Everywhere hydro has been privatized, rates have gone up. Adding in the corporate need for profit will do that, and the Liberals just changed the law so Hydro One can hire expensive lobbyists to push for even higher rates and more profits.
Think about what that will mean next time there's an ice storm. Will the private owners sacrifice profits to pay round-the-clock overtime to get your lights and heat restored as quickly as possible? Of course not.
There is a myth about "private sector discipline" leading to lower costs and better service. Ask yourself, how happy are you with your cable bills? How about your cellphone service?
Driving more cuts to public services
Hydro One provides the government with hundreds of millions a year in revenue. According to Douglas Peters, former TD Bank chief economist and secretary of state (finance) in the Chretien government, the sale will cost the government money.
And this isn't about infrastructure or transit either. With borrowing rates at record lows, we're better off borrowing money for infrastructure and keeping the hydro revenues. We make more off Hydro One than we'd pay in interest.
That means less money for already strapped environmental programs and public services like education and health care -- services that will be further hit by rising hydro rates.
When profit is paramount, workers suffer. We'll see a push to cut the number of workers, and as climate change increases the number of intense storms, you can bet that will mean longer wait times to get your lights and heat back on.
And more privatization
Simple truth: They don't need to sell Hydro One. In a $130-billion infrastructure package, the money from the hydro sale is three per cent of what is promised and won't make a difference. Except, that is, to the banks and brokers who will grab a few hundred million in fees for themselves.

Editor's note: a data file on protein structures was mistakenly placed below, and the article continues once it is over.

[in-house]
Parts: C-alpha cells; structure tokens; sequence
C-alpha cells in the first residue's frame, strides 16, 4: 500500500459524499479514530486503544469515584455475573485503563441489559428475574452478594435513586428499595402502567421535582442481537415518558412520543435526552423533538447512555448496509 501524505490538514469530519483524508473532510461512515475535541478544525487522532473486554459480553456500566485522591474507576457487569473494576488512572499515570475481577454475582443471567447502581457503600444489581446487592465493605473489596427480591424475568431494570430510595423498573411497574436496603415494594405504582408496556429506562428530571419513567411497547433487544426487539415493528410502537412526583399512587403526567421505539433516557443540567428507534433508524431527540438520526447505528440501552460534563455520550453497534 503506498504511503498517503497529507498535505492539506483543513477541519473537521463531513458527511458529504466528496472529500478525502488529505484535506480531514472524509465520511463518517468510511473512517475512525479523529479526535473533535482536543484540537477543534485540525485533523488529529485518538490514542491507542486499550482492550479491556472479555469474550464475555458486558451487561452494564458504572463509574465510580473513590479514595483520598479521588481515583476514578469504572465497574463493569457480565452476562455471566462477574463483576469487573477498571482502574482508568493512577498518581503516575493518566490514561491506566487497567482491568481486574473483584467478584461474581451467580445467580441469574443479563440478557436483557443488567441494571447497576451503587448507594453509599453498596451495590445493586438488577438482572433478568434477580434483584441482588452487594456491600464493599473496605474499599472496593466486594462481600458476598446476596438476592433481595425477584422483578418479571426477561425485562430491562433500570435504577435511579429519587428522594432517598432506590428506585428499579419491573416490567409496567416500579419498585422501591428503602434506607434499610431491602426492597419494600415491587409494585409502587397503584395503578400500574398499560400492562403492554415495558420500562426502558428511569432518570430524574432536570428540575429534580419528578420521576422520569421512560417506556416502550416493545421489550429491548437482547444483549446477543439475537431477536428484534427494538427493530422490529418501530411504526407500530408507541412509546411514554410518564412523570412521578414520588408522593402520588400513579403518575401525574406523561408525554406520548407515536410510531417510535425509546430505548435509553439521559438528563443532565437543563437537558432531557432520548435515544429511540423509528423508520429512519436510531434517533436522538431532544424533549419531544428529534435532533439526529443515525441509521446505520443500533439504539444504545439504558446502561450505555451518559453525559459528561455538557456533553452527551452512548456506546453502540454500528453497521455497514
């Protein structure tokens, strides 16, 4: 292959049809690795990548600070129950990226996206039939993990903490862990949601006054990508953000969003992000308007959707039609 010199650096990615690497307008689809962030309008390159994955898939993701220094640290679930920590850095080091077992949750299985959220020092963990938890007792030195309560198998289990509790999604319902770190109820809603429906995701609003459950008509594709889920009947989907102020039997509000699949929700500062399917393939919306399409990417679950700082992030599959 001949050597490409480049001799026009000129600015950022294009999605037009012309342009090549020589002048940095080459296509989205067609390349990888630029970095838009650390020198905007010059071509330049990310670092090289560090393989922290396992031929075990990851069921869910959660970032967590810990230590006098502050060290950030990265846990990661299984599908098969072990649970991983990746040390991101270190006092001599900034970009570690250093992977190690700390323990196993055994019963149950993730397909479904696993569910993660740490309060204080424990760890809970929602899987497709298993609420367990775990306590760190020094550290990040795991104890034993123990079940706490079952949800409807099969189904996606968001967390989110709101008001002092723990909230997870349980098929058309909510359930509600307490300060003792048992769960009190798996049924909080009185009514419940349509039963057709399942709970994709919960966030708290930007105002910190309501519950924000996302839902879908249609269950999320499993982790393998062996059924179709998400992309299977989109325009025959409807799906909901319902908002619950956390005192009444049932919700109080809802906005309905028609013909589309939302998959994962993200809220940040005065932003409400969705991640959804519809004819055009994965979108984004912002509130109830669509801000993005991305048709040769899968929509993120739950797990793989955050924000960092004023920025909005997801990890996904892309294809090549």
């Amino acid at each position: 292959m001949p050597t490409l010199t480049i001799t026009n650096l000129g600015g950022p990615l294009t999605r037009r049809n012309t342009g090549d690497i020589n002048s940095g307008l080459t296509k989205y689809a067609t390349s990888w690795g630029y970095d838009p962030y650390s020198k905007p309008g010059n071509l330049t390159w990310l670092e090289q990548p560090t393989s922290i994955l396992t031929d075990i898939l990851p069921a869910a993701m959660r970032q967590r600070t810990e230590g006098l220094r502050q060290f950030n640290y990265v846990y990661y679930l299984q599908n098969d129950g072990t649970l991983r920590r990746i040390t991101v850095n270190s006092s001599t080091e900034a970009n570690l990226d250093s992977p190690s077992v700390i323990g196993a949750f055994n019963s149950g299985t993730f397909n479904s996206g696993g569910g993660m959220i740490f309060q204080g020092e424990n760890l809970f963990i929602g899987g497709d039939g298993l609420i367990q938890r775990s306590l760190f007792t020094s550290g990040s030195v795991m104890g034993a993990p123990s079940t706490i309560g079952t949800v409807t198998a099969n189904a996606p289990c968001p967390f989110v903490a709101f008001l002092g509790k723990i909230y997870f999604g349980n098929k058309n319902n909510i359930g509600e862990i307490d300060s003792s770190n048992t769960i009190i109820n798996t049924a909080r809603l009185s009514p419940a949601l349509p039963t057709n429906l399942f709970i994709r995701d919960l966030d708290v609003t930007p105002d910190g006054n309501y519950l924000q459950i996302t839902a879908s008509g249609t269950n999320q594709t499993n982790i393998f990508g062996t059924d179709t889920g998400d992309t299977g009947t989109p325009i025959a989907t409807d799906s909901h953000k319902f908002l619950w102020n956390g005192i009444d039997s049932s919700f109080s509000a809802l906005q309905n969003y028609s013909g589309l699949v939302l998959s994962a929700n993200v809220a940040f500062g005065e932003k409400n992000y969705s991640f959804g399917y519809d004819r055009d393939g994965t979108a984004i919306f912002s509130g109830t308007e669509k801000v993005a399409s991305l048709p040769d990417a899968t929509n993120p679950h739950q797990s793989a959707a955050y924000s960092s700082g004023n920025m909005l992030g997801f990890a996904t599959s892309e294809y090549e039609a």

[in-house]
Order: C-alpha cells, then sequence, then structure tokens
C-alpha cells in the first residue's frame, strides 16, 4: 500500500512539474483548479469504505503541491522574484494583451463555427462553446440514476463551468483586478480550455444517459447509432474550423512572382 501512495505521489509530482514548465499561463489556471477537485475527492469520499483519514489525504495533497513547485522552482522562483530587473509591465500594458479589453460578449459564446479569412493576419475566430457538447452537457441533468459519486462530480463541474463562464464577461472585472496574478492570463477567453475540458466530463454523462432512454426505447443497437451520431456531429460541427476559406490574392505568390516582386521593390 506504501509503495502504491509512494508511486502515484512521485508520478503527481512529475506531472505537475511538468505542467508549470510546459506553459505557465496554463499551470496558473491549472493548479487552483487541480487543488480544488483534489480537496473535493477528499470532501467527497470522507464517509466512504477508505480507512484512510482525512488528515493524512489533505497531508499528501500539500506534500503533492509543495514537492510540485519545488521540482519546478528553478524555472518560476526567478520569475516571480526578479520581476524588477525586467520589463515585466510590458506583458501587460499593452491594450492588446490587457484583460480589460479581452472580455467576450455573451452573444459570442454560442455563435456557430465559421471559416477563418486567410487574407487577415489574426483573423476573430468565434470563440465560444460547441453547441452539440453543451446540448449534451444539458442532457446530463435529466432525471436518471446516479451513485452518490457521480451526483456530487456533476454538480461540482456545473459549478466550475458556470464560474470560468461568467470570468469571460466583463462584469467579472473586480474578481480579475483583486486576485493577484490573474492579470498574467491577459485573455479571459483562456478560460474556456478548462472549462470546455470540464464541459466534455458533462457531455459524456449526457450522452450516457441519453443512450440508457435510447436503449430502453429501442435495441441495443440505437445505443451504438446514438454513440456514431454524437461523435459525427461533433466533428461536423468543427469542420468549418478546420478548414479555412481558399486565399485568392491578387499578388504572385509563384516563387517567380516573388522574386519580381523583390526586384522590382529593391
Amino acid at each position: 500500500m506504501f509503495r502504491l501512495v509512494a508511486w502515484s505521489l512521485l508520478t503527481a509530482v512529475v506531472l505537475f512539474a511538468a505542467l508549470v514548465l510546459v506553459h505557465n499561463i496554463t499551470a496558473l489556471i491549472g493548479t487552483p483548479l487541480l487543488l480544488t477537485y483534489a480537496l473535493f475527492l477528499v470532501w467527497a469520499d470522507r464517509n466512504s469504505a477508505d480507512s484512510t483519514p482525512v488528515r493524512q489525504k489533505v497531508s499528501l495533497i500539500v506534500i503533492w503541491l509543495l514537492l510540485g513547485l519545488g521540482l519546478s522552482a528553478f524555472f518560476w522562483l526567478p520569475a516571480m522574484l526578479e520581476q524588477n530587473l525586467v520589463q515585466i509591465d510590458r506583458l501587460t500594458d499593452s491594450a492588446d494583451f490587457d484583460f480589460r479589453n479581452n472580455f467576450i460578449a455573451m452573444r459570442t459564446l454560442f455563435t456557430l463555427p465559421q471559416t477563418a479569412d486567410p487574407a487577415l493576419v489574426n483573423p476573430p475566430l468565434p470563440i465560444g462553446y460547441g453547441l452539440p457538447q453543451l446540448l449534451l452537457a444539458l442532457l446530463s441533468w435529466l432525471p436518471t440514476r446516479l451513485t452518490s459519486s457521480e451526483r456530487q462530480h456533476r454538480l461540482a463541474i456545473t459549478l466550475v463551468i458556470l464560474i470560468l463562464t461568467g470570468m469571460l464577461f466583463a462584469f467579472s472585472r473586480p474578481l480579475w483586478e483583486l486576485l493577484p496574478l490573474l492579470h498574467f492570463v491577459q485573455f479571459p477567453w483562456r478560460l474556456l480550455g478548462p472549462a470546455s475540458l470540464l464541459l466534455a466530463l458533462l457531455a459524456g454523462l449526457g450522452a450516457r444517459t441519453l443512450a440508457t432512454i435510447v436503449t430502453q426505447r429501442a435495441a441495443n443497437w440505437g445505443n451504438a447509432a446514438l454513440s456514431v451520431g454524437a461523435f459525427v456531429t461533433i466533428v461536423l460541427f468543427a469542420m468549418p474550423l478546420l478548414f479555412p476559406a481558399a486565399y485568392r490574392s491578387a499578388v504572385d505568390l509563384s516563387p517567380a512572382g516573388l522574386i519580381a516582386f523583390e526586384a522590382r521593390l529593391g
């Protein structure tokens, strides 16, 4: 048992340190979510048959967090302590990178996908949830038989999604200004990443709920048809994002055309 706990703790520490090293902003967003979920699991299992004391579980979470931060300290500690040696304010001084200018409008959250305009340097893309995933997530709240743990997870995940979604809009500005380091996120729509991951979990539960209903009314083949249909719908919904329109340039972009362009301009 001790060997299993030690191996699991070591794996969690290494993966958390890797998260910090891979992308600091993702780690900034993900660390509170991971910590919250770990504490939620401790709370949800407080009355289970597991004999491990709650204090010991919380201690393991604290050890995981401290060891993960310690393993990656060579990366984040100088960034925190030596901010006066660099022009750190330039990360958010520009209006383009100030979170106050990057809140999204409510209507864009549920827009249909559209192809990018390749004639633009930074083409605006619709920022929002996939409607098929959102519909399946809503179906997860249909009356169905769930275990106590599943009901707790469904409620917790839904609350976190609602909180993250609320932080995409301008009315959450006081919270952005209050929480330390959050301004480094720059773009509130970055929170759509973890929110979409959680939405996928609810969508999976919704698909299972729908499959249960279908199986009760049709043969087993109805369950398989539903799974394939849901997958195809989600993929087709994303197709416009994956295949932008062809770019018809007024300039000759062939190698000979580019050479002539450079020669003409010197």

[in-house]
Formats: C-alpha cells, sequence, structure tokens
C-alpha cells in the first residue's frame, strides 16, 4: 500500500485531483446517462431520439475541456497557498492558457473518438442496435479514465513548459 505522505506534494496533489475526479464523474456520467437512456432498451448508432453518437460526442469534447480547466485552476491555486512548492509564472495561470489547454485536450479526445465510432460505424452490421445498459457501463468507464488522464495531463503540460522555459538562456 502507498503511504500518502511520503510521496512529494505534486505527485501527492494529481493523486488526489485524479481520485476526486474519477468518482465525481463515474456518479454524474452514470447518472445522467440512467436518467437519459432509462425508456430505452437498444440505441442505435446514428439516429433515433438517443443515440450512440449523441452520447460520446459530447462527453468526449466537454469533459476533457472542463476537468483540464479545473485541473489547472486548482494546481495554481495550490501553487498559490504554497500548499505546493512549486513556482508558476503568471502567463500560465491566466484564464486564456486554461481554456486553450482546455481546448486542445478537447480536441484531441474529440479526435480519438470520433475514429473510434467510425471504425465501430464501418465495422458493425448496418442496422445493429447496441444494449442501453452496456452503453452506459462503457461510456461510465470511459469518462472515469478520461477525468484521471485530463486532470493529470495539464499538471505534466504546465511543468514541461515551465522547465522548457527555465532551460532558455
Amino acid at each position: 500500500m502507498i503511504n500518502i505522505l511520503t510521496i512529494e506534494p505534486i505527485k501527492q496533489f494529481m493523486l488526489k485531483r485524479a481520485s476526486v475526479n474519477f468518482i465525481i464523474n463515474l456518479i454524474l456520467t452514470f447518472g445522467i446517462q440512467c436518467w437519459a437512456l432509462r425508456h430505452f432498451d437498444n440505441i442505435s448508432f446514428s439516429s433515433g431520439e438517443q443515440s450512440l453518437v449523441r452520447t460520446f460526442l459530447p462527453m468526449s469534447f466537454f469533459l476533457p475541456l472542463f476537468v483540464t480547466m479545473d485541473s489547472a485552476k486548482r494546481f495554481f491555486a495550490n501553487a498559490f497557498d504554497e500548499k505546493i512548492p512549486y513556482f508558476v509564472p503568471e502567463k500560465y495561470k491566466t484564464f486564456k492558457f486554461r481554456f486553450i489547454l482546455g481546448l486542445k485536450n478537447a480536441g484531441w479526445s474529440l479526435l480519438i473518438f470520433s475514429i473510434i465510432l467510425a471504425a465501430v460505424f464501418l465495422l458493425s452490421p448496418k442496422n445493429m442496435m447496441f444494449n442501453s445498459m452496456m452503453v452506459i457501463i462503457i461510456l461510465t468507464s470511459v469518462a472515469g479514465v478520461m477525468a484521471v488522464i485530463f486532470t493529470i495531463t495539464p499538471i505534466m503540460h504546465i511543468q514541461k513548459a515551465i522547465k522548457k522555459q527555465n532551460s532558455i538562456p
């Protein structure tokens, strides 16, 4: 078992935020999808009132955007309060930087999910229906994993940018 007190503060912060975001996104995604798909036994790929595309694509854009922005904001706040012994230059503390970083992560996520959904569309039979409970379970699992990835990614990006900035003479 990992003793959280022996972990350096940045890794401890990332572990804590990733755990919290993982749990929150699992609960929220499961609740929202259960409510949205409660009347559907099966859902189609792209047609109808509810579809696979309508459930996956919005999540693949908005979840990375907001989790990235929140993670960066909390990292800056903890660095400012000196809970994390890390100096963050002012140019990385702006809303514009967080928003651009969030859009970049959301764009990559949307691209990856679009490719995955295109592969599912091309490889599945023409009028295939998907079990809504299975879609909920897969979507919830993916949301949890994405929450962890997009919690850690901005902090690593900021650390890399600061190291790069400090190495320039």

They'll get more as the Liberals continue their privatization plan. The next step on the hydro file will be merging local distribution companies. How much control do you think you'll have locally when your utility merges with four or five others?
The privatization cycle won't stop with energy. In other countries it has continued with roads, hospitals, schools, and will go on and on. Each time it happens, we'll get worse service and higher costs. People in Northern Ontario know this well. Just look at what happened with winter road maintenance.
Kathleen Wynne may want us all to believe this is a done deal. It's not. Even with the passage of their omnibus bill, we still own 100 per cent of Hydro One. Working together in our communities, with strong opposition like we'll see on July 5 at the March for Jobs, Justice and the Climate, we can keep Hydro public.
Join the July 5 March for Jobs, Justice and the Climate at Queen's Park in Toronto.
Fred Hahn is president of CUPE Ontario.
This piece originally appeared on Our Times and is reprinted with permission.
Photo: flickr/ BriYYZ